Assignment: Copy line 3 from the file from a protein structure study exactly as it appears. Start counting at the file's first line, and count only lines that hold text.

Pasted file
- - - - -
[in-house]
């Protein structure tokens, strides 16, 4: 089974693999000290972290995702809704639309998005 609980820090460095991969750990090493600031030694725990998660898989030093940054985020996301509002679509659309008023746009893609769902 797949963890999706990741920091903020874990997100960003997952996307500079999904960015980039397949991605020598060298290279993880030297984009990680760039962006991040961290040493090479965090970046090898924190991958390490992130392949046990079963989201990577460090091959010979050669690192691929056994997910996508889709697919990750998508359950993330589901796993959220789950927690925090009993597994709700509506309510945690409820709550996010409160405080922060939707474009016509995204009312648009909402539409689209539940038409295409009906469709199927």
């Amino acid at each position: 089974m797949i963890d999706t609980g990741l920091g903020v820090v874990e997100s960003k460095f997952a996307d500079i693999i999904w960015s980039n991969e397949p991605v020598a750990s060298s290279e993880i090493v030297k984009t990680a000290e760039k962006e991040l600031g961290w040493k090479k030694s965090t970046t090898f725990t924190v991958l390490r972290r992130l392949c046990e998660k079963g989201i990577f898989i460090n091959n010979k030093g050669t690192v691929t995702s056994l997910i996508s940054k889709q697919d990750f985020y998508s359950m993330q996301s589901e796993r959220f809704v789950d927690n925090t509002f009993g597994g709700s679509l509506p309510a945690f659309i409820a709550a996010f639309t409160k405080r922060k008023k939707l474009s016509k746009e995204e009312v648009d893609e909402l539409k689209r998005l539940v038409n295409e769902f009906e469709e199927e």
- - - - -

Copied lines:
């Amino acid at each position: 089974m797949i963890d999706t609980g990741l920091g903020v820090v874990e997100s960003k460095f997952a996307d500079i693999i999904w960015s980039n991969e397949p991605v020598a750990s060298s290279e993880i090493v030297k984009t990680a000290e760039k962006e991040l600031g961290w040493k090479k030694s965090t970046t090898f725990t924190v991958l390490r972290r992130l392949c046990e998660k079963g989201i990577f898989i460090n091959n010979k030093g050669t690192v691929t995702s056994l997910i996508s940054k889709q697919d990750f985020y998508s359950m993330q996301s589901e796993r959220f809704v789950d927690n925090t509002f009993g597994g709700s679509l509506p309510a945690f659309i409820a709550a996010f639309t409160k405080r922060k008023k939707l474009s016509k746009e995204e009312v648009d893609e909402l539409k689209r998005l539940v038409n295409e769902f009906e469709e199927e």